16Originally published in Spanish in : Confidencialcolonbia.com

In a public hearing before the Inter-American Court of Human Rights, held in San José, Costa Rica on May 12 and 13, 2022, the team of the “José Alvear Restrepo” Lawyers’ Collective Corporation -CAJAR-, presented the acts of harassment against our work in defense of human rights of which we have been victims for decades. We demand truth, justice and reparation for these acts, and that they not be repeated.

The events began in 1980 when at that time the Ministry of Government, now the Ministry of the Interior, denied us legal incorporation based on the Security Statute of President Julio César Turbay Ayala, because of our work in defense of political prisoners. From then on, the acts of harassment, stigmatization and discrediting included the inclusion of several members in intelligence reports of the Police, the Army and the Administrative Department of Security, DAS, media smear campaigns, threats, robberies, attacks, displacements and exiles, as well as a gigantic intelligence operation aimed at silencing us. These actions to restrict our work have not ceased to date. The continued persecution of the victims in this case is based on the notion of “legal warfare”, according to which those of us who use the law to prevent and respond to human rights violations are, under the doctrine of national security, part of the enemy to be fought.

In the hearing we highlighted the abuse of intelligence by the State in light of the operations known as Transmilenio, Intercambio, Imprenta, Europa, Arauca, Encuentro, among others, executed to affect the various dimensions of CAJAR’s work. These operations raise profound questions for us: What are the effects of the false information contained in intelligence reports linking CAJAR members with armed groups? What is the use that the National Army was going to give or gave to the illegal profiling revealed in 2020? What has the State done with the illegal intelligence information gathered with respect to the Inter-American Court itself, the Inter-American Commission and the litigant NGOs CAJAR and CEJIL, in the framework of the DAS operation “Intercambio”?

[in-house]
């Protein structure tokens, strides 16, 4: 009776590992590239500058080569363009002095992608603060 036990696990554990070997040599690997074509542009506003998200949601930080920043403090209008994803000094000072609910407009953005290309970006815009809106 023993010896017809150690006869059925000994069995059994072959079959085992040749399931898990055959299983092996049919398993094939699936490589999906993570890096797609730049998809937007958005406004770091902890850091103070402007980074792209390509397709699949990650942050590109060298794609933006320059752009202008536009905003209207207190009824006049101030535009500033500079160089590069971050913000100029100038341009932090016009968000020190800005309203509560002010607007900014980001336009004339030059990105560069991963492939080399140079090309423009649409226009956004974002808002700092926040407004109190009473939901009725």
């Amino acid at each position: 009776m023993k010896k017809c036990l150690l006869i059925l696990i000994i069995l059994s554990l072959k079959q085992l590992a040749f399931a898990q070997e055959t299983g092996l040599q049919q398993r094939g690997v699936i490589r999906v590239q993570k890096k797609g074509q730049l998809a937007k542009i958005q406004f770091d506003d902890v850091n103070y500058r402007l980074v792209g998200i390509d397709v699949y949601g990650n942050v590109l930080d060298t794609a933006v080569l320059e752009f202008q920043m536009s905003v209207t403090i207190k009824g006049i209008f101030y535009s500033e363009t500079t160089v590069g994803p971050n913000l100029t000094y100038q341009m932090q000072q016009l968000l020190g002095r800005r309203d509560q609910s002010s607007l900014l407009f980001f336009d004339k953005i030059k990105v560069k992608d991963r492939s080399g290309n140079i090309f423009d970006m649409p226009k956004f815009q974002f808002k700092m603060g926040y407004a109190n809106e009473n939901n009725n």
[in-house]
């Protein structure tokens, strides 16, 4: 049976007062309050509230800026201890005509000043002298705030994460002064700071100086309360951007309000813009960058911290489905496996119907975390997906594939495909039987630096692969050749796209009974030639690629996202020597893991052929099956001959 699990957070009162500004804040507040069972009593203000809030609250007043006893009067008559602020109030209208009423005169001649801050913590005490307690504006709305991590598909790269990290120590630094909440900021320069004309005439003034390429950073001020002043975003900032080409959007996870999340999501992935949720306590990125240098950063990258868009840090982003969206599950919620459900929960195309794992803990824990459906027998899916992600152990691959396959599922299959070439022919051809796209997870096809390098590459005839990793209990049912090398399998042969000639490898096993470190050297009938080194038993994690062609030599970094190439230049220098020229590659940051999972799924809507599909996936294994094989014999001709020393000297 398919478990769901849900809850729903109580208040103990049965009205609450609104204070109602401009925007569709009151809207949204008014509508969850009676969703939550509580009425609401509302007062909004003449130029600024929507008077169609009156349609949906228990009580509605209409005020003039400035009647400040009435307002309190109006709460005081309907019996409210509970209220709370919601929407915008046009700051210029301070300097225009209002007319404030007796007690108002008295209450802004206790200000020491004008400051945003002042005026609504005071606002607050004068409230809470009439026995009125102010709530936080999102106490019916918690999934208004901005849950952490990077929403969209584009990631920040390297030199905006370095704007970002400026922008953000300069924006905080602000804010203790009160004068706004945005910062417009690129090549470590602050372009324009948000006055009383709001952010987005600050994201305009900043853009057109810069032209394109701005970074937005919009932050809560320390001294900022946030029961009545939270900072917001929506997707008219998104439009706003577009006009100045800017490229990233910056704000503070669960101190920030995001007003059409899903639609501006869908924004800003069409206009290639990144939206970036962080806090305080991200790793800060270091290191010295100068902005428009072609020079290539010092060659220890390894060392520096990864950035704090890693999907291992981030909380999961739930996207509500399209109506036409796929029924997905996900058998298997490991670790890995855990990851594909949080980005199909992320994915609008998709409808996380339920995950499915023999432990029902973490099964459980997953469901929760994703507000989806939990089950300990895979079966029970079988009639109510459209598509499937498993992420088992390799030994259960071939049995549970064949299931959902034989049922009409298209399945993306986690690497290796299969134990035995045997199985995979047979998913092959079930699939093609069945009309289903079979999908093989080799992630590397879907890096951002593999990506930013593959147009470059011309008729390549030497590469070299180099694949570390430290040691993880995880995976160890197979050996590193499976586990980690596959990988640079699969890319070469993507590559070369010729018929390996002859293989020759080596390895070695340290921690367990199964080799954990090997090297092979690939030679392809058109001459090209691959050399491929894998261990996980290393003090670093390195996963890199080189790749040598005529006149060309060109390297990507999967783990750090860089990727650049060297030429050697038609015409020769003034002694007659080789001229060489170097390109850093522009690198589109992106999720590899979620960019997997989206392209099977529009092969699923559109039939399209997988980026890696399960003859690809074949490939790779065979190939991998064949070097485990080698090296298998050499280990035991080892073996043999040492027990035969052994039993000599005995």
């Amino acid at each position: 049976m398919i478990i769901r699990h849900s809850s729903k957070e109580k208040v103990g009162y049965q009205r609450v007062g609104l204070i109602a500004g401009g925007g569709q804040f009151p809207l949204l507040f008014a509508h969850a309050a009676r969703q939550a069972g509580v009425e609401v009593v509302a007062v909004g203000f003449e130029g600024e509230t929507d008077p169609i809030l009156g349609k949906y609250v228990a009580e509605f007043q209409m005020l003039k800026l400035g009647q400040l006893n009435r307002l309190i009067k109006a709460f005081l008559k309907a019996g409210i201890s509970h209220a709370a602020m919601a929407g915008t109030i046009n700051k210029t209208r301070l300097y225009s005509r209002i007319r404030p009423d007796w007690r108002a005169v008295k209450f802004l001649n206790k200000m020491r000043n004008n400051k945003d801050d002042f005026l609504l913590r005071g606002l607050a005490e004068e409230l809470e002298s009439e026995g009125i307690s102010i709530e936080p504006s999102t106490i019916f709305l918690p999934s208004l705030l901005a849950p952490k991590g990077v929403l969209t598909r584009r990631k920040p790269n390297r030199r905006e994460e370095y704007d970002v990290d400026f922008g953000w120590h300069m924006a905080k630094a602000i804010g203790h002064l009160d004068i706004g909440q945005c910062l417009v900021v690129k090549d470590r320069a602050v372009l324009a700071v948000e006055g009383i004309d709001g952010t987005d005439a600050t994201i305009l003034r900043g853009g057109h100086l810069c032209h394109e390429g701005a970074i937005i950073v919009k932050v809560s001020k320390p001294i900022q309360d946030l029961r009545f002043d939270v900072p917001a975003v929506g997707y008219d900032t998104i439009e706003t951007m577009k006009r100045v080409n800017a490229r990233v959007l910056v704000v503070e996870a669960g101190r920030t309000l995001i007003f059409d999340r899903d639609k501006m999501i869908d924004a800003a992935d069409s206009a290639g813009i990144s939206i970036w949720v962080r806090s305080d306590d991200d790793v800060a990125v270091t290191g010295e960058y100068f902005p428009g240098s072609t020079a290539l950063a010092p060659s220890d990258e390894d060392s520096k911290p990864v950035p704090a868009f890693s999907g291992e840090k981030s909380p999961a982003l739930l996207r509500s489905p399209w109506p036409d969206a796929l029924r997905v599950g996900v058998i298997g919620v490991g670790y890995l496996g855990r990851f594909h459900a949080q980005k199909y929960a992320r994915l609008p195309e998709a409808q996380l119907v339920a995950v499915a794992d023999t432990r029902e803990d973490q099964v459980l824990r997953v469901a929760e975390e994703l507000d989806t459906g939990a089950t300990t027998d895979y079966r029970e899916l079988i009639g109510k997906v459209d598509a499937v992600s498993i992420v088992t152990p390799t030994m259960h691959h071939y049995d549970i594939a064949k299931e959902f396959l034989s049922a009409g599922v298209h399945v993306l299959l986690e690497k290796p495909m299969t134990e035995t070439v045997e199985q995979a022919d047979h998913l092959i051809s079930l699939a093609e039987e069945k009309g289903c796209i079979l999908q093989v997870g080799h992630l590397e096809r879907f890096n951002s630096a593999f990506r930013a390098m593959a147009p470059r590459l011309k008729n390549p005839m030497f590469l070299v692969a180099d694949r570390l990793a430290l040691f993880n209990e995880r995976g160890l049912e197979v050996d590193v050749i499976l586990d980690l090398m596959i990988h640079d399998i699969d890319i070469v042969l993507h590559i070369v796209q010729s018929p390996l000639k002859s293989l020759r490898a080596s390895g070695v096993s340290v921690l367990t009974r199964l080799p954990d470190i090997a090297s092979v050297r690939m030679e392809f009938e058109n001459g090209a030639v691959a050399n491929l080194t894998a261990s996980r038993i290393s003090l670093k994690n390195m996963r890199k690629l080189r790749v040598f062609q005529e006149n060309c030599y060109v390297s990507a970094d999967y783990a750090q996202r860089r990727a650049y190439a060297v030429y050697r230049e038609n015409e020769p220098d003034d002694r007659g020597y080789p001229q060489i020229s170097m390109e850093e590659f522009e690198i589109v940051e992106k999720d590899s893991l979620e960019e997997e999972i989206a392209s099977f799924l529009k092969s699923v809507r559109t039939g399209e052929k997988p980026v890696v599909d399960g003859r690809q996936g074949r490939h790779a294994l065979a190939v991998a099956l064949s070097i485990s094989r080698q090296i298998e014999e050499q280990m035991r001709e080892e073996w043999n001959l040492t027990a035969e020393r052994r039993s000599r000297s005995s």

The State argues that the adoption of Law 1621 of 2013 on intelligence and counterintelligence represented “a significant advance” in internal regulation. However, according to expert witness Federico Andreu this regulation has important shortcomings: 1) it allows the monitoring of the electromagnetic spectrum, i.e. the massive capture of metadata without judicial authorization; 2) the intelligence exercise does not have adequate independent civilian controls prior, during or after; 3) there is no mechanism for access, correction and purging of the information collected and the law provides for the reservation of the information collected for a space of 30 years; and 4) due to the time in which it was issued – 10 years ago – it did not take into account the new technologies that allow accessing equipment remotely.